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Billionaire's grant in Falls is withdrawn by the state <br> Milstein got $400,000 with Thompson's help

The state giveth, and now it taketh away.

State Sen. Antoine M. Thompson earlier this year had arranged for a $400,000 grant to Eleventh Street Properties LLC, a company owned by billionaire Howard P. Milstein, for a project in Niagara Falls.

But state officials said Thursday that they have decided to withdraw the controversial grant.

Some community leaders were highly critical of the grant to Milstein, who also controls Niagara Falls Redevelopment, a company that has a long record of failing to develop the property it owns in that city.

"We had complained to Albany about it," said the Rev. David W. Crapnell, president of Niagara Organizing Alliance for Hope, a community organization. "We were opposed to the state giving money to a billionaire for projects he should be doing on his own."

Apparently, someone in state government was listening.

The grant application is being withdrawn, according to a spokeswoman for the State Dormitory Authority, which was going to provide the money at Thompson's request.

"On Dec. 21st, [we] received notification from the Senate Office of Fiscal Integrity that they were withdrawing the $400,000 grant application for Eleventh Street Properties," Susan Barnett, a spokeswoman for the dormitory authority, said in an e-mail sent to The Buffalo News. She referred further questions to the State Senate.

The State Senate's media office had no comment. Thompson, a Buffalo Democrat who is about to leave office after being defeated in November's election in the 60th District, did not return calls from The News seeking his comment.

M. Ahmed Diomande, who heads the State Senate's Office of Fiscal Integrity, also did not return a reporter's call.

Charles V. Zehren, a spokesman for Milstein, said he could not comment on the situation late Thursday. Officials of Niagara Falls Redevelopment did not return calls.

Two people who were willing to discuss the matter Thursday were Crapnell and Roger L. Spurback, president of the Niagara Falls Block Club Council.

Both said they were outraged several months ago when Thompson announced that he was obtaining the $400,000 for Milstein's company. In documents submitted to the state, the company said that it planned to use the money to turn a former funeral home in Niagara Falls into an "administrative, operations and preview center for the Niagara Falls Gateway Redevelopment Project."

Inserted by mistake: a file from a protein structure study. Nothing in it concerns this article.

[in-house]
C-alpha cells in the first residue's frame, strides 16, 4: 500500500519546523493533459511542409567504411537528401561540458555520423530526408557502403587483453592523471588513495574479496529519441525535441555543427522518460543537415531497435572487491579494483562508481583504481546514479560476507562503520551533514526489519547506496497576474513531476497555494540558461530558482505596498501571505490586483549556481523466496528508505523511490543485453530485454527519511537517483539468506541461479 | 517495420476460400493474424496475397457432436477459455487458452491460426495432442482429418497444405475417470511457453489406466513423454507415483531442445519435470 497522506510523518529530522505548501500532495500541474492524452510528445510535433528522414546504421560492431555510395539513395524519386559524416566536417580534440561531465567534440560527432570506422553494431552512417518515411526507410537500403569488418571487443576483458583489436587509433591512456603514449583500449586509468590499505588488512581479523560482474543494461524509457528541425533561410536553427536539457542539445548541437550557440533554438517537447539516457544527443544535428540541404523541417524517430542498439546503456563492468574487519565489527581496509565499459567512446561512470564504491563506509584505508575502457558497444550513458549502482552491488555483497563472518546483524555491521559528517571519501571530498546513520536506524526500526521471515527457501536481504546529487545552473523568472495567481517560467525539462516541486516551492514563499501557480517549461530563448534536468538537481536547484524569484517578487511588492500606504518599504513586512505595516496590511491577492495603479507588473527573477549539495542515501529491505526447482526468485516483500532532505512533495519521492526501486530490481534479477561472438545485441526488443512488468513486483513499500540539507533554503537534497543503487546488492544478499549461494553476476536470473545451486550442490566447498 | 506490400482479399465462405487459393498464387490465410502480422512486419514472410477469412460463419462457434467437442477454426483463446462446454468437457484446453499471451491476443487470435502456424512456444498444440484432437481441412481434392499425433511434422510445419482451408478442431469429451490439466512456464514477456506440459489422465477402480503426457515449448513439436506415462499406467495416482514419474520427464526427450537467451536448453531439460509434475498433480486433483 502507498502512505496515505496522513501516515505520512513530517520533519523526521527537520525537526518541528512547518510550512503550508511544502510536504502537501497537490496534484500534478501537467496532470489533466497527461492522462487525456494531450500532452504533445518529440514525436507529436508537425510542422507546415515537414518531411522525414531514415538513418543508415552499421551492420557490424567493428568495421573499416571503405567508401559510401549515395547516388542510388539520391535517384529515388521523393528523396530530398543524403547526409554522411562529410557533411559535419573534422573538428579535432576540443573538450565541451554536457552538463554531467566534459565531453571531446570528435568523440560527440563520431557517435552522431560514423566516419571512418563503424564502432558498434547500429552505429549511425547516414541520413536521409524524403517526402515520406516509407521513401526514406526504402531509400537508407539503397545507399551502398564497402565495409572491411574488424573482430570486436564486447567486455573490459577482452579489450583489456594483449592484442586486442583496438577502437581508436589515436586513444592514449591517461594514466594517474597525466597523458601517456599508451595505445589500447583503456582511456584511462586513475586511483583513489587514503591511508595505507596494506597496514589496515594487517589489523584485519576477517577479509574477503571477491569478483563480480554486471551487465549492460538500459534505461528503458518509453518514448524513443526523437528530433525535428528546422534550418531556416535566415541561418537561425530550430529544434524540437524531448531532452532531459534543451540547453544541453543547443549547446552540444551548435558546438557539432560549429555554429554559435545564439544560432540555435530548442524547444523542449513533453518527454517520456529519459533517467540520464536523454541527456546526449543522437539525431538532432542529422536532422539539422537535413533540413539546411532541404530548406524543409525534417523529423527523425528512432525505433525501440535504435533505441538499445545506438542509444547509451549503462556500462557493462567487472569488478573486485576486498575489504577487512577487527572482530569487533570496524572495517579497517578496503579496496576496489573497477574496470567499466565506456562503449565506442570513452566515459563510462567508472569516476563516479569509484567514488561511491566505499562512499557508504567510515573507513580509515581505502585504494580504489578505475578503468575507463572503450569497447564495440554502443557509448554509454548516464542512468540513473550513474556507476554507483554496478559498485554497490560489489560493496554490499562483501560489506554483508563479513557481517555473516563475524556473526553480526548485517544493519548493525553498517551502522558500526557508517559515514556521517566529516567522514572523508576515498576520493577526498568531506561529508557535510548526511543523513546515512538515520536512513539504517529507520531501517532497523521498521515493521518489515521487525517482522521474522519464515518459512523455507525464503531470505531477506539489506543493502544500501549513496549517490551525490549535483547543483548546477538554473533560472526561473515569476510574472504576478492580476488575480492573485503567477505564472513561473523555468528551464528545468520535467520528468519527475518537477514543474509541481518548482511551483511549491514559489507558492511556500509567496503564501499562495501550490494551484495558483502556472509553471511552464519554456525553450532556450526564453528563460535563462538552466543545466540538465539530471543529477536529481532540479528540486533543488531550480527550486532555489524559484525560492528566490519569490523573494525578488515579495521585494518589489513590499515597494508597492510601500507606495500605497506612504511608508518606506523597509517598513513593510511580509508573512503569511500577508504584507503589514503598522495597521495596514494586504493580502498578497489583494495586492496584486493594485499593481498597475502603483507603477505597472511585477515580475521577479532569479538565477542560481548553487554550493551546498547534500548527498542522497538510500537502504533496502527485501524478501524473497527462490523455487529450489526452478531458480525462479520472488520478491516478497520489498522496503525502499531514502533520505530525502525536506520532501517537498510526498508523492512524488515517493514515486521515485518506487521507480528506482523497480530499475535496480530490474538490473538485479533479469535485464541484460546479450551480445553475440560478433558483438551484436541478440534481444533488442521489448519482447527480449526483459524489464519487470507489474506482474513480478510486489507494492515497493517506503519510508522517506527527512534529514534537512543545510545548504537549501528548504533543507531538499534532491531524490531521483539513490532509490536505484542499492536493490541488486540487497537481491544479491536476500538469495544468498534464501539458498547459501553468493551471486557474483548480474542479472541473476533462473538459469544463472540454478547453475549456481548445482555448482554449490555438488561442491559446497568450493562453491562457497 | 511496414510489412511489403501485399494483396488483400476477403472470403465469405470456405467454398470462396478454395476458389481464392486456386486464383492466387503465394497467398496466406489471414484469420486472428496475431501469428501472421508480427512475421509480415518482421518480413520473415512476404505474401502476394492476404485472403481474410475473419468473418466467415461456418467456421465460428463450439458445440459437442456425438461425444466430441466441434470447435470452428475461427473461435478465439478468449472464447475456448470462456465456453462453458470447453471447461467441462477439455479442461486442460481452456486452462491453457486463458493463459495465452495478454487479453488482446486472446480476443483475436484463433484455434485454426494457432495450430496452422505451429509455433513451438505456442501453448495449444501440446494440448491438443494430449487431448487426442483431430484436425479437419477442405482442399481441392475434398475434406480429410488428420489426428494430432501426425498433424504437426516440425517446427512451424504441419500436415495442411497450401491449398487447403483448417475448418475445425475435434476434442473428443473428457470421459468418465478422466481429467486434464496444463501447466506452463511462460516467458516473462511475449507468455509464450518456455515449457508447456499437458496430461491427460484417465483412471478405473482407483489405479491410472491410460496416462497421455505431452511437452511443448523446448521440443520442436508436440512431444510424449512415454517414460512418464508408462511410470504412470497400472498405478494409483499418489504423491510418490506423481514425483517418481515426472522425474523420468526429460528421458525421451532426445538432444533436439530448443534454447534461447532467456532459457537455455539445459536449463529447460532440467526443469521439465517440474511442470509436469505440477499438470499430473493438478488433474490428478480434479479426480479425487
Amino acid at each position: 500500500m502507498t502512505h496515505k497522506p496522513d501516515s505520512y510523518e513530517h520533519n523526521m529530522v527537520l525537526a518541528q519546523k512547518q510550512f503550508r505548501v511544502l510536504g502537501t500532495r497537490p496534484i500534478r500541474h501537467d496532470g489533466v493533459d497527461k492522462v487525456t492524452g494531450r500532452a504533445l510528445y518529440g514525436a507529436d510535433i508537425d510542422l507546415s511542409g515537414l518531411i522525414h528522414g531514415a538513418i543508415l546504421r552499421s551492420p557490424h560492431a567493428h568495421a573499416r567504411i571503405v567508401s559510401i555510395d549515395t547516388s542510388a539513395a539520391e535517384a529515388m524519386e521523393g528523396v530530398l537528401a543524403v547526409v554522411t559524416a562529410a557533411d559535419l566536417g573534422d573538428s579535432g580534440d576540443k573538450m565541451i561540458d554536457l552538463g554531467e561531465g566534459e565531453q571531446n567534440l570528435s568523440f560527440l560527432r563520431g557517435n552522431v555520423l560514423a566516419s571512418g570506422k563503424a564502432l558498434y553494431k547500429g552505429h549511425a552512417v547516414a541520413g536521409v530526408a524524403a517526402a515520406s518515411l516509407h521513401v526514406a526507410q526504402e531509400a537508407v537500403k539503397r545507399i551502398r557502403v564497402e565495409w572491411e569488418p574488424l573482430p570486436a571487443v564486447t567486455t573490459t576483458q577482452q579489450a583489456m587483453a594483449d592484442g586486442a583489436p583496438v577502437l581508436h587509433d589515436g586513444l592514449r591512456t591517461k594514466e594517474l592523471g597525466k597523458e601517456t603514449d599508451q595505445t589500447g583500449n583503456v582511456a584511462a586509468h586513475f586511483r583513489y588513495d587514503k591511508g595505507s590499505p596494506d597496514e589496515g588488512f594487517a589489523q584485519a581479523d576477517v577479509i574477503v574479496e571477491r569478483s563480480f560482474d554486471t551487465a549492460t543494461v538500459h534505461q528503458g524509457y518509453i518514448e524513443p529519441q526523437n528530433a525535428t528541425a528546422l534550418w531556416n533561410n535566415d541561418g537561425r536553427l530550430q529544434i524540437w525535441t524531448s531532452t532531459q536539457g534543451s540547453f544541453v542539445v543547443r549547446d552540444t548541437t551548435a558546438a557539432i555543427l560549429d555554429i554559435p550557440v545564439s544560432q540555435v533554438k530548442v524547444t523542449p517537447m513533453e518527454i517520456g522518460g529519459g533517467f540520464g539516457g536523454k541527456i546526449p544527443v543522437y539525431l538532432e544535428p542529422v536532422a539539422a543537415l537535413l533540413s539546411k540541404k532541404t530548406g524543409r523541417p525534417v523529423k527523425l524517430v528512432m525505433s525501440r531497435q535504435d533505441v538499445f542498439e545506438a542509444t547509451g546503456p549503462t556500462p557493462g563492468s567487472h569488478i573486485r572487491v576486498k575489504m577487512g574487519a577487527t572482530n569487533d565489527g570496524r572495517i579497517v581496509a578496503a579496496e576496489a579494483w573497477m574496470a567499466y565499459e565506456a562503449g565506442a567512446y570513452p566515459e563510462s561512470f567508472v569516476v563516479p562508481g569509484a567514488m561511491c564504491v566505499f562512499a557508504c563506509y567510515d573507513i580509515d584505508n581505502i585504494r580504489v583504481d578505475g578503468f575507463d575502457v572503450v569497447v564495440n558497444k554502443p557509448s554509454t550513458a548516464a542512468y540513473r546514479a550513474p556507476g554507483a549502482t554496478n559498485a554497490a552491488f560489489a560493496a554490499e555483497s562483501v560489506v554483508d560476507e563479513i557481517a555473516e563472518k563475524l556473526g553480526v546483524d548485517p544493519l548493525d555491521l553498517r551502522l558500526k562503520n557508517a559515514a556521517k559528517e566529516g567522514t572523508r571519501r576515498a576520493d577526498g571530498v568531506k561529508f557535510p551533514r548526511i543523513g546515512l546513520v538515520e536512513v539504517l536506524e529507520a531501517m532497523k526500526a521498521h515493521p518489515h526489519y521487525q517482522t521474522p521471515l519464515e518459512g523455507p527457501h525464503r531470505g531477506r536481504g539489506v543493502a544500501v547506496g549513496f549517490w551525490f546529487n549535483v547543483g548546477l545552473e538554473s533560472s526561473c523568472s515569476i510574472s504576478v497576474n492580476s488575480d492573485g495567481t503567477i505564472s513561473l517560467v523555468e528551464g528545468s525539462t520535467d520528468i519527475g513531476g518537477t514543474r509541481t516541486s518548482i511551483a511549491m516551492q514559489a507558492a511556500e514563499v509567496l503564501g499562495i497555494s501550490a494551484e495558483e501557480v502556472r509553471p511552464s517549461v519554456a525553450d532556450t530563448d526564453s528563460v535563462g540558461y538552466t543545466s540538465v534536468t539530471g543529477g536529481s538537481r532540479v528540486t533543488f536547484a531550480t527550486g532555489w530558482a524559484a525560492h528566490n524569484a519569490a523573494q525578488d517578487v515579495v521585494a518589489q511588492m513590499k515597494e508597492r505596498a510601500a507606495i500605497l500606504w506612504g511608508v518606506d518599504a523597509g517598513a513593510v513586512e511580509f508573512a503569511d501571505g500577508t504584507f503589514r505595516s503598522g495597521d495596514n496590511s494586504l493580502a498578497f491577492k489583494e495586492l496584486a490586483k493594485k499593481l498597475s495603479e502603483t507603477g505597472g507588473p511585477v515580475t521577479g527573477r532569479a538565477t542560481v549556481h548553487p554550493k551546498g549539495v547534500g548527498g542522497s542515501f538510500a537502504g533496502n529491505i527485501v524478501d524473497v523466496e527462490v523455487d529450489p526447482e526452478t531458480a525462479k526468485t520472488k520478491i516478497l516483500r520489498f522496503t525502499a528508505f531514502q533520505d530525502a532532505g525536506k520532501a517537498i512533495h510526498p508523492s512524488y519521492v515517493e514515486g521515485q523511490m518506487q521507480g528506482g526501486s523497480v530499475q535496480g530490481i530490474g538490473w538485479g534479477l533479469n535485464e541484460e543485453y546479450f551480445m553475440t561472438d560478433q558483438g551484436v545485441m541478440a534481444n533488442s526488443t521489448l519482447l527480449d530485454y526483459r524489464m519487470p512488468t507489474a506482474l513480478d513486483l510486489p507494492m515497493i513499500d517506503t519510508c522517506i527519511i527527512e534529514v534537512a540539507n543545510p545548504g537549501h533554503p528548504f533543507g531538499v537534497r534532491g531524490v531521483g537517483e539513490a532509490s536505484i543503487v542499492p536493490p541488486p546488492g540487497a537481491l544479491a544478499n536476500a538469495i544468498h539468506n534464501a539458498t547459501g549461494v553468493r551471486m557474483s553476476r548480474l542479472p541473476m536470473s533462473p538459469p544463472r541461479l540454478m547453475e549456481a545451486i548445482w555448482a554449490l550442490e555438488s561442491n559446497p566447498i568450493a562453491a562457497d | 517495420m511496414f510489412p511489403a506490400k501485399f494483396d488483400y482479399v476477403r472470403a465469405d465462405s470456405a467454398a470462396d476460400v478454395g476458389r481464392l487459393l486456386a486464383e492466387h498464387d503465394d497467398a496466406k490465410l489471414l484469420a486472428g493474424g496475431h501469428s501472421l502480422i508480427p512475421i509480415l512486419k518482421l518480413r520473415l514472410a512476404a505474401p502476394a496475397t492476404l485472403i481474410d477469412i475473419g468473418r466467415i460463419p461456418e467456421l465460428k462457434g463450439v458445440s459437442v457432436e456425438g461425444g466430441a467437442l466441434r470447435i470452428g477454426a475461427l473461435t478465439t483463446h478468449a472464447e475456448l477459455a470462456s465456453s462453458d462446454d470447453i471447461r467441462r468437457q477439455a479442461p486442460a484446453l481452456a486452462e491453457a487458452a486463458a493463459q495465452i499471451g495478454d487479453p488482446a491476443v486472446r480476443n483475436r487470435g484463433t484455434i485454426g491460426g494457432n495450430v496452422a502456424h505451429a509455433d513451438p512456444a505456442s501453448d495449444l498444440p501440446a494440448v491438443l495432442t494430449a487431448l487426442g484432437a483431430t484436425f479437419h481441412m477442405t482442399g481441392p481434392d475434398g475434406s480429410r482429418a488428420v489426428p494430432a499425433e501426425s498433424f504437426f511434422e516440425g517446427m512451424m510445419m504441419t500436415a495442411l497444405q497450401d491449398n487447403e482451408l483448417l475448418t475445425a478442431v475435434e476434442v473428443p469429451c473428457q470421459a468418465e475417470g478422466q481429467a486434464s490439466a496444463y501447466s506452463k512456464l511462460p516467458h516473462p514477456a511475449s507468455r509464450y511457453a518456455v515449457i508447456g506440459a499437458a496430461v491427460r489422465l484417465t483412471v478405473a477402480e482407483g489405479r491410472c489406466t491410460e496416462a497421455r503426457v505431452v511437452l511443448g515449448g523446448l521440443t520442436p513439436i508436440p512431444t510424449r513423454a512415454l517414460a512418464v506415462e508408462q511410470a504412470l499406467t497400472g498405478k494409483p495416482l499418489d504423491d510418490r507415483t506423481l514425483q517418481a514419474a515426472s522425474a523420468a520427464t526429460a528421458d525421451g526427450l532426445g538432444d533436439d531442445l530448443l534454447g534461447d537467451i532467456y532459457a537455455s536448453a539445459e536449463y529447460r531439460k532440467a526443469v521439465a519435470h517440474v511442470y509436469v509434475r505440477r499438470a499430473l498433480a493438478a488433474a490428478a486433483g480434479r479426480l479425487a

Spurback and Crapnell said they were thankful to hear that the state no longer plans to give $400,000 to Eleventh Street Properties.

"The city needs that money. The billionaire doesn't," Spurback said. "The city is in dire straits. This money should be allocated to the city to tear down vacant houses. That's where the money is needed."

Crapnell said he is convinced that Thompson's efforts to obtain $400,000 in state money for Milstein's company is one of the reasons that the senator lost his bid for a third term in a very close race with Mark J. Grisanti, a Republican challenger whom many considered a huge underdog.

"I thought it was an outrage, and I know a lot of people in Niagara Falls who felt the same way," Crapnell said. "I know people who voted against [Thompson] for that very reason."

Crapnell said he once asked Thompson why he was pushing to help a billionaire such as Milstein get hundreds of thousands of dollars from a state government that faces huge financial problems.

"I asked him, 'Do you realize what you are doing?' And he just kind of dismissed me," Crapnell said.

As The News reported in September, Milstein's Niagara Falls Redevelopment has donated $2,850 to Thompson's campaigns. Milstein has also donated thousands of dollars to other officials in Erie and Niagara counties, plus $55,000 to the campaign account of departing Gov. David A. Paterson.

But Niagara Falls Redevelopment has been criticized in Niagara Falls for failing to develop long-promised attractions on land that it owns in and near the downtown area.

Milstein and his brother, Edward, have purchased more than 440 parcels of land in the downtown area, but they have not developed the properties.

Earlier this month, a Milstein aide, Anthony Bergamo, said Niagara Falls Redevelopment "remains strongly committed" to developing projects and creating jobs in the community.

While he strongly opposed giving $400,000 to one of Milstein's companies, Spurback said he has not given up hope that Niagara Falls Redevelopment will someday complete projects to help the city.

"They're land speculators. They have invested money by purchasing properties and demolishing old buildings. They own a lot of land in this city," Spurback said. "It's my belief that, sometime in the next year or so, New York State is going to legalize gambling [through the operation of its own casinos]. And I think that's what Milstein is waiting for.

"I still think NFR can do good things in Niagara Falls. The question is: What will that project be? But in today's world, with neighborhoods that are falling down, I don't think it's appropriate to give state money to a billionaire."

News Niagara Reporter Denise Jewell Gee contributed to this report.